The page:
See also: Deliberative process exemption

What agencies are covered?

See also: Defining public body

The term "agencies" includes public officials in all branches of government.[15]


See also: Legislatures and transparency

There is no exemption for the Montana state legislature within the Montana Public Records Act and thus the records are presumed to be open, though it has never been tested in court.

Privatized governmental agencies

See also: Private agency, public dollars and Private agency, public dollars-Montana

In Montana, if a private entity receives or dispenses public funds or performs a public function, it is considered a public body and subject to the Montana Public Records Act.

Public universities

See also: Universities and open records

The definition of public body presumably includes public universities within the state.

Who may request records?

See also: List of who can make public record requests by state

The Montana public records law states that citizens are entitled to public records in the state; however, the Montana Constitution states that no person may be denied such records. The Constitution trumps statute, so anyone may request public documents in Montana. "No person shall be deprived of the right to examine documents or to observe the deliberations of all public bodies."[16][17]

Must a purpose be stated?

See also: States requiring a statement of purpose

There is no requirement for a statement of purpose within the law.

How can records be used?

See also: Record use restrictions

The law does place a limit on the sale of mailing lists for commercial reasons.[18] Other than this, there are no restrictions on the use of records.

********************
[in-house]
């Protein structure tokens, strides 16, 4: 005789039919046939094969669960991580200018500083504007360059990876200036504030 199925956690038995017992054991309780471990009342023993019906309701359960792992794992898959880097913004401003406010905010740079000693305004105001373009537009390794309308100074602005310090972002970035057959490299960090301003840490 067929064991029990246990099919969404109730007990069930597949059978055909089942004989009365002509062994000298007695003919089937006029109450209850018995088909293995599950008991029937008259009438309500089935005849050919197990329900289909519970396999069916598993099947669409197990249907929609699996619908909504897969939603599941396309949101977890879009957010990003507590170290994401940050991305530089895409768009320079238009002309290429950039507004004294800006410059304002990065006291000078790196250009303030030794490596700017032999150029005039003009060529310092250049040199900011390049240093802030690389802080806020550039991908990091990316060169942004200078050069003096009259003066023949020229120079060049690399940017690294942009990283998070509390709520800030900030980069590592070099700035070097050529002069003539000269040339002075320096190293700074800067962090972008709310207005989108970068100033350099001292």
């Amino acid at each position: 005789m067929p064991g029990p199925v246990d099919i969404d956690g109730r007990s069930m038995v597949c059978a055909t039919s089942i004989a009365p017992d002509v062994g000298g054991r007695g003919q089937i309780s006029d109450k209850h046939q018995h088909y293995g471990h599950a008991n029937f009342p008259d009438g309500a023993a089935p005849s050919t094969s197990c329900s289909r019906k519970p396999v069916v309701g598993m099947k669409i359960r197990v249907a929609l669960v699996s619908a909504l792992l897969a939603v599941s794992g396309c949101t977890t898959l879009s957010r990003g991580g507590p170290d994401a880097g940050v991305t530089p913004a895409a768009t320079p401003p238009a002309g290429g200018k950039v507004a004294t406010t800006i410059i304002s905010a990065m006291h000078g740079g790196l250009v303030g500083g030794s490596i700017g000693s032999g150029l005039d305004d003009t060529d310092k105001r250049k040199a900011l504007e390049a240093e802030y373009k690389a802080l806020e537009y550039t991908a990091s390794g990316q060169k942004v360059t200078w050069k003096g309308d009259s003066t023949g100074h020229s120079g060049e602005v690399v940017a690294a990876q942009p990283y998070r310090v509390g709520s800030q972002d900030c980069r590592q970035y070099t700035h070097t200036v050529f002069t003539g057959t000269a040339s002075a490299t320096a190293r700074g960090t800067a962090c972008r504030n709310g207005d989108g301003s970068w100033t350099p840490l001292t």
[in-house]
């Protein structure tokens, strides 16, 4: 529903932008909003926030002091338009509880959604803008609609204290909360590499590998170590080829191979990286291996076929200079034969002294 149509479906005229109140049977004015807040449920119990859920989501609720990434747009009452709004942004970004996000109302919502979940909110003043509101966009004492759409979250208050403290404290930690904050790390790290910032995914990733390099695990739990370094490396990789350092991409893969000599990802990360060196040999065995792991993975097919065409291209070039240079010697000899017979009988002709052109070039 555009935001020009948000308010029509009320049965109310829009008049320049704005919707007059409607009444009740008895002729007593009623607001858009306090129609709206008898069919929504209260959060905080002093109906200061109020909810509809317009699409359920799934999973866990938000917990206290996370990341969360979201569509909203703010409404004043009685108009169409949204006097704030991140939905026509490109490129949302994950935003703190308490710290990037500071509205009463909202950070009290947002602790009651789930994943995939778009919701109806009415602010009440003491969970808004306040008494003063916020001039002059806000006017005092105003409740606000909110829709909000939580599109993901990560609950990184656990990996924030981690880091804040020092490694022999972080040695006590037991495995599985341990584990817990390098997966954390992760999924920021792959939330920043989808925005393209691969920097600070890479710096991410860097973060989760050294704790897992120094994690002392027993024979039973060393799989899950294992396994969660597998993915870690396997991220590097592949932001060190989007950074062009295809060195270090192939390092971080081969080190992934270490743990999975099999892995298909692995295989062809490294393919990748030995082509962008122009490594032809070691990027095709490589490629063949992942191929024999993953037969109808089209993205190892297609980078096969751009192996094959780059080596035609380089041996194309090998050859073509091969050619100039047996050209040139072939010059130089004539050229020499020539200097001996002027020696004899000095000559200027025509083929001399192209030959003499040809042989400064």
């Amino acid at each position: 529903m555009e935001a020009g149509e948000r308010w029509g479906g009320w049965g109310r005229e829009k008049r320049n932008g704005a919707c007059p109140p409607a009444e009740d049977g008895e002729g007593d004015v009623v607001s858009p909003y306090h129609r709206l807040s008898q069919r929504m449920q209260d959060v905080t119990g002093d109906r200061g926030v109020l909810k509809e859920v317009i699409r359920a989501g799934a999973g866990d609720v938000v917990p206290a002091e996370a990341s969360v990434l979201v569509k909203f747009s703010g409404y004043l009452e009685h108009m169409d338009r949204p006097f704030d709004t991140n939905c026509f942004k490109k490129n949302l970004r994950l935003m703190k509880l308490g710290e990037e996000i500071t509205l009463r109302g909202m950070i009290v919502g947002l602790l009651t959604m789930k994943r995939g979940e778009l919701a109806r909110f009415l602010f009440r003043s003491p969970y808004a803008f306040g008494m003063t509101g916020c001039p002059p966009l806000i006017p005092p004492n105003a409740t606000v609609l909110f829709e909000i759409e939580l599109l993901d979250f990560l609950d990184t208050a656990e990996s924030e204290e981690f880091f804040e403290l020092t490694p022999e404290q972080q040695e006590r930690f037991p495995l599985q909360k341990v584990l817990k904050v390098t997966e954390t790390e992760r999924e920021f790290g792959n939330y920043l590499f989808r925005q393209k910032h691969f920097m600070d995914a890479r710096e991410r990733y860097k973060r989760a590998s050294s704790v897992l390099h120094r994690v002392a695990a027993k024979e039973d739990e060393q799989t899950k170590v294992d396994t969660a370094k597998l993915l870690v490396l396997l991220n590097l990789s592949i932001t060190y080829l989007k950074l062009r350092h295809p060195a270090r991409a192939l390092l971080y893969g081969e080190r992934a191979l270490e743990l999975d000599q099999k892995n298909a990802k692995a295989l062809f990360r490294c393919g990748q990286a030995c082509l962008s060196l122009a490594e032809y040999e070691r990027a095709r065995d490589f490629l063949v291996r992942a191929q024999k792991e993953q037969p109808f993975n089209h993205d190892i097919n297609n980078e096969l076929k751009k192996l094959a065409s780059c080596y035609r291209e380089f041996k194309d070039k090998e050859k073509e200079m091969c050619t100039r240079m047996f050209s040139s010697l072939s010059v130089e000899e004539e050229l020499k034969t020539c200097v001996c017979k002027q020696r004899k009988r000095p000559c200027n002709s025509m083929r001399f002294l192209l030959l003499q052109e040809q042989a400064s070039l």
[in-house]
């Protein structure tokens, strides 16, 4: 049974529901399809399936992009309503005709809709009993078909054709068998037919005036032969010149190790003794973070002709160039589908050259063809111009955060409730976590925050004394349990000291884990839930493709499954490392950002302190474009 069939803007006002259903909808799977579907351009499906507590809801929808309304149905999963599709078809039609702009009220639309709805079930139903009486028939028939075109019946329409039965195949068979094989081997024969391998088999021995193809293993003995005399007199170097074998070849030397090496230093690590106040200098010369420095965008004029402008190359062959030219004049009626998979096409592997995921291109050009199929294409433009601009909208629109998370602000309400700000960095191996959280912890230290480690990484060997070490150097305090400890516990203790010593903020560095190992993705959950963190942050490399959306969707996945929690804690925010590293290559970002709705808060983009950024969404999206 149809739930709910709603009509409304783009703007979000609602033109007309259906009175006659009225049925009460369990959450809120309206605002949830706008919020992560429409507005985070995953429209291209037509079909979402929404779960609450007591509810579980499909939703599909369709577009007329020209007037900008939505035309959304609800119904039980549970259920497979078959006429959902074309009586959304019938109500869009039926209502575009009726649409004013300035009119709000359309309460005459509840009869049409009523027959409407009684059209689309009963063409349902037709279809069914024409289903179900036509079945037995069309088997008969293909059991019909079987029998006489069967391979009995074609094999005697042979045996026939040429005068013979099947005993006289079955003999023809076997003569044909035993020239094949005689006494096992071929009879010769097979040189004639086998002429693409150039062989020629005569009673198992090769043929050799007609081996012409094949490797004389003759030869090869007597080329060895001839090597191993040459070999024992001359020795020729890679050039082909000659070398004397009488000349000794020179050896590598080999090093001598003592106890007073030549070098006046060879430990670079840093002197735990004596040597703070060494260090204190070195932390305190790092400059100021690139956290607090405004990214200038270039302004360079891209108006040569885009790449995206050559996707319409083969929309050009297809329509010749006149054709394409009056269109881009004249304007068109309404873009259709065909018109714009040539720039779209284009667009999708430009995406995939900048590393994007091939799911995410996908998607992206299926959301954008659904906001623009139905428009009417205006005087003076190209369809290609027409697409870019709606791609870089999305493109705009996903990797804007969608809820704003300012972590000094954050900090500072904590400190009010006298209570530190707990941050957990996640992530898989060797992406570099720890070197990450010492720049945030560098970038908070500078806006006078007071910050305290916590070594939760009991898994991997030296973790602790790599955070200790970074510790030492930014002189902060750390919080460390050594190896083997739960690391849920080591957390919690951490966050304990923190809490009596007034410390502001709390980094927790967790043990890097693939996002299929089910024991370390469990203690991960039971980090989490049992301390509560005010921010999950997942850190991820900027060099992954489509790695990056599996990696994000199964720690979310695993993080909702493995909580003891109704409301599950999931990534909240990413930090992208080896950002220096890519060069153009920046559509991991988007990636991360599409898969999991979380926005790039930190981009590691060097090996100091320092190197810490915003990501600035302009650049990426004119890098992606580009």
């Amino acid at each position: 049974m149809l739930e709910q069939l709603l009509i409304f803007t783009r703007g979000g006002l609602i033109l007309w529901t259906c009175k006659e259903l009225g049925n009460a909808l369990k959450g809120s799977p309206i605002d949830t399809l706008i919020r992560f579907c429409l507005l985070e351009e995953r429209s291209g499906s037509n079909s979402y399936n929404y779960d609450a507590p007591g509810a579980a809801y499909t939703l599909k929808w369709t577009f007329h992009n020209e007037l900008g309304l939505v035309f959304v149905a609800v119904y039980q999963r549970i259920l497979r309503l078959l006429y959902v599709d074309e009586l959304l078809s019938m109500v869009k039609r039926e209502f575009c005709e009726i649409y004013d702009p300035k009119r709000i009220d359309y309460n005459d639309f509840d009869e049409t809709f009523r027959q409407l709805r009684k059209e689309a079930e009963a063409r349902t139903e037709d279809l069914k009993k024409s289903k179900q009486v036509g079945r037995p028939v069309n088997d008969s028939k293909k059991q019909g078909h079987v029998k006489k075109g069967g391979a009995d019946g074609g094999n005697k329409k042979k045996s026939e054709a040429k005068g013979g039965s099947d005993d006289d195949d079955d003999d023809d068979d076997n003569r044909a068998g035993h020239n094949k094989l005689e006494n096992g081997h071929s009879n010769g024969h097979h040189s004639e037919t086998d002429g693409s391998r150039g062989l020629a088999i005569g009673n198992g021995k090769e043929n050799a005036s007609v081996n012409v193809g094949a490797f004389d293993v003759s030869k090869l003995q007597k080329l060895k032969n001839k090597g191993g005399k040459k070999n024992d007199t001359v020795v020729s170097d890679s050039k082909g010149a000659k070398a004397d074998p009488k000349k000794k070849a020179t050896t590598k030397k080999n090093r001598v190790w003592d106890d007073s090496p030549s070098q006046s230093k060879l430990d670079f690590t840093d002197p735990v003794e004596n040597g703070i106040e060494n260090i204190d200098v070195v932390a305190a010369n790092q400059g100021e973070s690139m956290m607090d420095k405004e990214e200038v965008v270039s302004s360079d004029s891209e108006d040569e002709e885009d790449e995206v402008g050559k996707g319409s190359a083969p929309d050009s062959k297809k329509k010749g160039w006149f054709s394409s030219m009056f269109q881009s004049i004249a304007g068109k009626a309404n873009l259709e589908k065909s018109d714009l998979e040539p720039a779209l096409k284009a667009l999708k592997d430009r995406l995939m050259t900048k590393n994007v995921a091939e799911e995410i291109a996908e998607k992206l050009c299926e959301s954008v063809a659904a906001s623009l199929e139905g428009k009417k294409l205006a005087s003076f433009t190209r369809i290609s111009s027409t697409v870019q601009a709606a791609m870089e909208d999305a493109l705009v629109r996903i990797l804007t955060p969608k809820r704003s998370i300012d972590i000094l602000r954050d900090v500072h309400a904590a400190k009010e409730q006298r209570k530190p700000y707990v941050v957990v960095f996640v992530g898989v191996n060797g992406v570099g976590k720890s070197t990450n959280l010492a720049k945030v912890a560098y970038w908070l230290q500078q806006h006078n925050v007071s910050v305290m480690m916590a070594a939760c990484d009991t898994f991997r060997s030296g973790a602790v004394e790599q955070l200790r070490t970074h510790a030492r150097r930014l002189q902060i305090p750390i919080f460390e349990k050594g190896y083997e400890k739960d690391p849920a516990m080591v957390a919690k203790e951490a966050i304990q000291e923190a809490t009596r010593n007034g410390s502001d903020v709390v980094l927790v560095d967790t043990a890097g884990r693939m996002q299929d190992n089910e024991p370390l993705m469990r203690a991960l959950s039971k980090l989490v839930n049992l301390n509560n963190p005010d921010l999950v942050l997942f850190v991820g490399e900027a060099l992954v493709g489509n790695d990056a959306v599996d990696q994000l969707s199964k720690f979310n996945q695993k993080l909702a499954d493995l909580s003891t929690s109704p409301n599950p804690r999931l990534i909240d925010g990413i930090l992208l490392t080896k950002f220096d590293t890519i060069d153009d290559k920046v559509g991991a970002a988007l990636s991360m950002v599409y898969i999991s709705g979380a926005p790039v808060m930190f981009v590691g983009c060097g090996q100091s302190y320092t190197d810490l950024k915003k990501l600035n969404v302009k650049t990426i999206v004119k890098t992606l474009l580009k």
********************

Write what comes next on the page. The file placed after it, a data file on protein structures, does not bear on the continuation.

Time allowed for response

See also: Request response times by state

No time limits are specified.

Fees for records

Copy costs

See also: How much do public records cost?

Montana law allows the Secretary of State to set the fee level and allows him or her to charge for both "filing and copying."[19] For electronic fees, Montana expands the potential for fees by charging for the use of equipment, the maintenance of databases, the means of duplication, and hourly labor after the first half hour.[20]

Search fees

See also: Sunshine laws and search fees

The Montana law is unclear as to what may be charged for search and collection fees. While the law permits charging for "filing" fees, it does not establish what that entails.[21]

Role of the Attorney General

See also: Role of the Attorney General

Although the state Attorney General is not authorized by any specific statute within the Act to enforce its provisions, the office may issue non-binding advisory opinions in response to questions raised by public agencies or officials concerning the law; private citizens, however, are not able to request such opinions.

Open meetings

"The legislature finds and declares that public boards, commissions, councils, and other public agencies in this state exist to aid in the conduct of the peoples' business. It is the intent of this part that actions and deliberations of all public agencies shall be conducted openly. The people of the state do not wish to abdicate their sovereignty to the agencies which serve them."[22]

See also

External links